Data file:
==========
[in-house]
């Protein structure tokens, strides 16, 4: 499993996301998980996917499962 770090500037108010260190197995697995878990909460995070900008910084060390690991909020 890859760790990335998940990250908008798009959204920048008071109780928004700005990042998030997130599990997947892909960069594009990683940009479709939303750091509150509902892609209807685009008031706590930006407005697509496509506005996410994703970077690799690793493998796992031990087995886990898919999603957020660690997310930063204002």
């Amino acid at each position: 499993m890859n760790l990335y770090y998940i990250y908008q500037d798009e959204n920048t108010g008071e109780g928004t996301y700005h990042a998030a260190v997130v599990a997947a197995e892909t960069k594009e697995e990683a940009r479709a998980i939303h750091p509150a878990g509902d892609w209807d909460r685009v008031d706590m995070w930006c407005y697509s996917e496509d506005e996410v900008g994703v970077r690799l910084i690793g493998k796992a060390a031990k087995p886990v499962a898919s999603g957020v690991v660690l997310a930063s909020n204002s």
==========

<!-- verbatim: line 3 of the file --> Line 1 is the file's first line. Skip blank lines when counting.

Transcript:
């Amino acid at each position: 499993m890859n760790l990335y770090y998940i990250y908008q500037d798009e959204n920048t108010g008071e109780g928004t996301y700005h990042a998030a260190v997130v599990a997947a197995e892909t960069k594009e697995e990683a940009r479709a998980i939303h750091p509150a878990g509902d892609w209807d909460r685009v008031d706590m995070w930006c407005y697509s996917e496509d506005e996410v900008g994703v970077r690799l910084i690793g493998k796992a060390a031990k087995p886990v499962a898919s999603g957020v690991v660690l997310a930063s909020n204002s």